Thursday, January 6, 2011

Review and Give Away: The Art of Racing in the Rain (Stein)

Title: The Art of Racing in the Rain
Author: Garth Stein
Genre: Adult Mystery
Pages: 321
Rating: 4.5 out of 5
Challenges: Book Group, Where Are You Reading
FTC Disclosure: I bought this book with my own money
Summary (from the back of the book): A heart-wrenching but deeply funny and ultimately uplifting story of family, love, and hope--a captivating look at the wonders and absurdities of human life... as only a dog could tell it.

Review: My book group chose this book and I went along with the choice. The summary (above) doesn't exactly give a great description of what this book is about and so I wasn't excited to read this book. A dog's perspective? Weird. Then I tried to push this book onto my MUS Moms book group so I'd be doubly motivated to read it. They didn't fall for that idea at all. I was so wrong! I really liked this book!

So here's the scoop with this book. I cried (like a baby at one point), I laughed out loud (boy did that feel great), and I really cared about the characters and the storyline. And before you say, "but I am not a dog person so this book isn't for me", just relax. The narrator happens to be a dog, but you certainly don't have to be a dog lover to appreciate this book because it is about so much more.

Here's a better summary without giving away too much. Enzo (the dog) has human thoughts and really wishes he could communicate better (if his darn tongue just wasn't so big and floppy!). He tells us the story of his family: Denny, Eve, and baby Zoe. We learn of their accomplishments, sorrows, trials, and good times. Through Enzo the reader gets a very interesting view of family life and how we deal with one another. And trust me, Enzo sees the good and the bad.

Why "the art of racing"? Denny is a race car driver who wants to be a professional. There is a lot of car racing talk and analogies to life, which if I had known about it I would have been even more unhappy. But the author did a really good job of making racing okay for those of us not in-the-know of that world. I liked the way he compared life to a race, with its twists and turns, and how a driver's attitude can determine if he wins or loses.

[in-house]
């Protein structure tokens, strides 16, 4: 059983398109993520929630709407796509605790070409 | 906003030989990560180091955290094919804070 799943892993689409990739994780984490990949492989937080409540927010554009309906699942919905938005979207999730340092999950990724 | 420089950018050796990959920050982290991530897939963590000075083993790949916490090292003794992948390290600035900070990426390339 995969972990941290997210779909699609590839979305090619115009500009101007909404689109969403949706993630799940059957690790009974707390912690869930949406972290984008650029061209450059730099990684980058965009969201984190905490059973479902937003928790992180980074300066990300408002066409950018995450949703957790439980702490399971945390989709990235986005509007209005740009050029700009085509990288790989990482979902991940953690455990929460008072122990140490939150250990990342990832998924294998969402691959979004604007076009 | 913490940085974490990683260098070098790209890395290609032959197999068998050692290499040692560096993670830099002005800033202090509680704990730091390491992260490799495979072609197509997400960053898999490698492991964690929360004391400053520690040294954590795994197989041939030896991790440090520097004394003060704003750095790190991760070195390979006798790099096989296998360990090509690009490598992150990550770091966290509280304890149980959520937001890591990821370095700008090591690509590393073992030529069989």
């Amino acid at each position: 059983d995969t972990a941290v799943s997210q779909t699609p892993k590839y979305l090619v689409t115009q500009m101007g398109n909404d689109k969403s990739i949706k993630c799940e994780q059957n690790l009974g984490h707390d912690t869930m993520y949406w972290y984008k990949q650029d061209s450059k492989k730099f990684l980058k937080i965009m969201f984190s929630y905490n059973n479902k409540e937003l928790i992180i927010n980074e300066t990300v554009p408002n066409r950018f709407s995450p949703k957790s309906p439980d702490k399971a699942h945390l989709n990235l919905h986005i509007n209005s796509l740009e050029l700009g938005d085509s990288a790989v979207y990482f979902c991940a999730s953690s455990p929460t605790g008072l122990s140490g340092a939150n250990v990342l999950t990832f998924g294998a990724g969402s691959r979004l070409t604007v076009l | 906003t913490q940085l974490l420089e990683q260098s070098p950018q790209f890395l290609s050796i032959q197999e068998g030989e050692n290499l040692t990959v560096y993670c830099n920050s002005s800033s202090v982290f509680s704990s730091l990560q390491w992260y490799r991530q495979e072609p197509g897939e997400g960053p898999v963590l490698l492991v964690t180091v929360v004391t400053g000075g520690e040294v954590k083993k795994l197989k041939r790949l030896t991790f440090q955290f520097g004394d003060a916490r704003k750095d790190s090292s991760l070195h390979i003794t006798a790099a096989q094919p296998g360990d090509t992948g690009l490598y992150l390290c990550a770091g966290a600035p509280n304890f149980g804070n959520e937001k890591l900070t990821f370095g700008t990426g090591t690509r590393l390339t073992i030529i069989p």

I own a dog so I definitely appreciated the dog perspective. It made me wonder what my Charlie knows or thinks. I don't want to give Charlie too much credit, but he definitely knows who's who in the household and when someone is unhappy (he'll be sure to stick to that person and cuddle).

If you like books that are a study of life in addition to a great plot, then this is the book for you!

Geography Connection:
This book takes place in the Seattle area, but isn't specific on the locations. Seattle is a great city and the state of Washington is so beautiful! In fact, I've decided to take my daughter up to the San Juan Islands this summer. You can click on the link to see my updated Google Map.

Books I've read based in Washington state: Books by Anjali Banerjee (Haunting Jasmine, Seaglass Summer, and Invisible Lives are ones I have reviewed)

11 comments:

Sunnysmileqt said...

Loved your review. I've looked at this book several times at the store but just didn't think it would be one for me. I'm much more motivated to give it a try now after reading your review. Happy reading!!!

Jenners said...

I read this because I was curious how Stein pulled off writing from a dog's point of view. It was interesting ... and I loved the ending. What a dramatic and tragic story though!

(Diane) Bibliophile By the Sea said...

I read this book almost 3 years ago and will never forget Enzo. Love books with dogs as narrators...sweet story. READ: I Thought You Were Dead; Pete Nelson, if you liked this book.

Sheila (Bookjourney) said...

I have been really interested in this book. A girl in my book club said it was fantastic!

I just checked out your map and it looks so good!

Helen's Book Blog said...

Sunny--I never would have chosen this book from reading the description, but am glad I read it

Jenners--Very dramatic and quite emotional. I did do some skimming of the racing stuff, I'll admit

Diane--When I talk to my dog I wonder now what he is understanding or trying to say to me :-)

Sheila--Thanks for looking at the map, I am definitely having fun doing it

Aths said...

Much as I am a big dog person, I stay away from all pet books because they make me cry more than any "human" book! But you've made me really curious about this one - so I'd love to read this.

Amy said...

This is a book I keep meaning to read although I am a little worried something bad happens to the dog as I don't do will with injured or abused animals. But I've read so many good things about this book that I do want to read it.

Thank you!

Helen's Book Blog said...

Aths--This book definitely made me cry. What is it about animal books?!

Amy--You don't have to worry about abuse in this book, but the book does span the life of the dog.

Sheila (Bookjourney) said...

OOPS! I think I just signed up for this again - please disregard my second entry :)

Veens said...

I love dogs and I always wondered about this book. I mean would it be interesting to read from a dog's POV? and would it be as good as they show in movies. I think you make it sound very good.

Helen's Book Blog said...

It was interesting to read it from a dog's POV, and I sometimes even forgot he was a dog! Lovely book.